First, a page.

Do you believe in ghosts?
I do. One day walking home from Douglas College in New Westminster, I walked past Irving House Museum. As I got closer to the house, I saw a middle aged lady dressed in a long dress with a high collar sitting on the steps. As I stepped closer, she got up and started moving towards the large shrubs that surround the house, and she vanished. I kid you not, true story.
This got me interested in the history of the house. Who was that lady? it turns out that my first ghostly encounter was with Ms. Mary Irving, the daughter of Captain Irving, whom attachment to her childhood home reaches from beyond the grave.
So for your reading pleasure, I present you Haunted Vancouver, and here they are, my favorite Vancouver “haunts”:
Irving House Museum
The Irving House Museum was the former home of the Irving family from 1862 to the 1950s. Staff and visitors have seen the ghost of Captain William Irving, the man who built the house, sleeping in his old bed where he passed away. Sometimes, the imprint of a body can be seen on the bed. Footsteps can be heard for no apparent reason and some staff members have heard a voice calling their name. Several visitors have reported animal heads on display turning their heads.
Affectionately called “The Lady in Red” , in this life she was known as Jennie Pearl Cox, and she was a regular at the hotel’s ballroom in the 1930s and ’40s. She met her demise in 1944 and she’s been seen on the hotel’s 14th floor ever since. There have been several sightings by staff and guests, mostly of her going through elevators shafts that have been bolted shut decades ago.
I haven’t had the pleasure of meeting The Lady, regardless of my countless trips to Hotel Vancouver and the 14th floor.
This gorgeous Shaughnessy mansion, now owned by the UBC Women’s Club, is believed to be home to as many as seven ghosts. One, an older man in a World War I uniform, a woman who is seen weeping while standing by the staircase, as well as three others who are thought to be First World War vets who died when the mansion was a Veteran’s hospital from 1943 to 1960. One more is thought to be the head nurse from that period.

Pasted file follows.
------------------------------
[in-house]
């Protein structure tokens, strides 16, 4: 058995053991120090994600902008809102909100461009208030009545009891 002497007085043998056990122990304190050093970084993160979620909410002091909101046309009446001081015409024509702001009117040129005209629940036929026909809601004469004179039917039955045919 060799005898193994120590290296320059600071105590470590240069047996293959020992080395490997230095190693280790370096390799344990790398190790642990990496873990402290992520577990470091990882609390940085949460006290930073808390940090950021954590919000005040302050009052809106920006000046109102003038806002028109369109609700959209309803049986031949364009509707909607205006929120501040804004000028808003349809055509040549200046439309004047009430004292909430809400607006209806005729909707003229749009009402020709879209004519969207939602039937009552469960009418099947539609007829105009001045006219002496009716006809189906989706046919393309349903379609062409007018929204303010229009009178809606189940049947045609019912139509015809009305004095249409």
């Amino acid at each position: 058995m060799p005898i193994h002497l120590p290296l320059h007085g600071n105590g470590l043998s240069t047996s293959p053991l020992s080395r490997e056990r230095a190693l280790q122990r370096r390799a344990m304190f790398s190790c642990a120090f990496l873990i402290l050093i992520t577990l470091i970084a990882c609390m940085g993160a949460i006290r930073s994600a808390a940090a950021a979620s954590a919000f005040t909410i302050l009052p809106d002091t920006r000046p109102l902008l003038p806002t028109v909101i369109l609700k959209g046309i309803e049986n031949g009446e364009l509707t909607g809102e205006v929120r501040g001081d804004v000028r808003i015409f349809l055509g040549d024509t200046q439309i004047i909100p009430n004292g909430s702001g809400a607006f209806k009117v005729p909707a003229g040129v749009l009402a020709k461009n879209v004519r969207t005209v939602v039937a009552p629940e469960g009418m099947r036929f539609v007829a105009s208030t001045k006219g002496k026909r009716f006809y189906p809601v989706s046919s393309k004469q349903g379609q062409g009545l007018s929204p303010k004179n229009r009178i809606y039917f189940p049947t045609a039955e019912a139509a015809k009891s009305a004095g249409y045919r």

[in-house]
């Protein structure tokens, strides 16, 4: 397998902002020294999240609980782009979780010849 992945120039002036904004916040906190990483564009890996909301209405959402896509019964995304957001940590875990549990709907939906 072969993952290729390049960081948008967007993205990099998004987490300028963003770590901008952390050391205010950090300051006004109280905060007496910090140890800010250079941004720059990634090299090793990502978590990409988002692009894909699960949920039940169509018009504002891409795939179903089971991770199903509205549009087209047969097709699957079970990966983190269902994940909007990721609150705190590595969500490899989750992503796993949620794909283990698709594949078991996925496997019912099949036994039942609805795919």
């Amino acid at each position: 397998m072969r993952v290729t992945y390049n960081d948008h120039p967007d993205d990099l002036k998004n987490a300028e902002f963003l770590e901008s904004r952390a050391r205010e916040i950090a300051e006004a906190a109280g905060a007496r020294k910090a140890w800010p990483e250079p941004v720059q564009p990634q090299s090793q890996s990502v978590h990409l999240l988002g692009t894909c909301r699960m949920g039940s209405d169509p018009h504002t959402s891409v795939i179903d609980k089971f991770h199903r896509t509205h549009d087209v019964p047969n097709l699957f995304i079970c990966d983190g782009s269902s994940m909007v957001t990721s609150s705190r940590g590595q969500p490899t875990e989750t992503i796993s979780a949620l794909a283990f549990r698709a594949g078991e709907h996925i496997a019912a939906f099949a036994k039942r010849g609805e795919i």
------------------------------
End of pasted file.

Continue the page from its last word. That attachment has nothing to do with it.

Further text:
This building is most likely the most haunted building in downtown Vancouver. Several security guards have reported ghost sightings ranging form an old lady reaching out for help, to a young woman dressed in 20’s attire dancing by herself on the corridors.
Burnaby Art Gallery
Formerly Fairacres, this house was built by tycoon Henry Ceperley in 1909. When his wife Grace died, She stated in her Will that if the house was sold, the proceeds were to be given to the City of Vancouver for a playground in Stanley Park. Contrary to his wife’s wishes, Henry kept the money when he sold the house in 1922.
After several decades of different owners, William Franklin Wolsey, who was a wanted man in the U.S. bought Fairacres and started up a cult called The Temple of the More Abundant Life in 1954. There were reports of bigamy, incest and ritual abuse of children. He escaped to the U.S. in 1960 after his cult activities were discovered. From 1960 until 1967, this mansion was a dorm for Simon Fraser University. The City of Burnaby evicted the students in 1967 and decided to renovate the mansion for a new art gallery.
During and after the renovation, the ghostly activity and haunting began. There are sightings of a woman dressed in an white gown who strolls the halls and walks through walls. There is also the figure of a man in old fashioned clothing who stands at the top of the main staircase. These two ghosts are believed to be Henry and Grace Ceperley. The theory is that Grace walks the halls to protest Henry’s failure to honour her Will and her concern over the abuse of children when the cult occupied her home.
East of Glenbrook Ravine Park is the site of Woodlands School which was closed down in 1996. Opened in 1878 as the Provincial Lunatic Asylum, it was changed over to a residential school/home for the mentally disabled in 1950. Former nurses and health care workers reported hearing doors opening and closing for no apparent reason or children’s’ voices at night when the residents were sleeping. In 1970, the provincial government ordered all the headstones removed from the graveyard and sold to developers and unsuspecting homeowners. Many people who used these stones for walkways or driveways began to experience paranormal activity in their homes. Once the source was discovered, several people took the stones back to Woodlands for re-burial.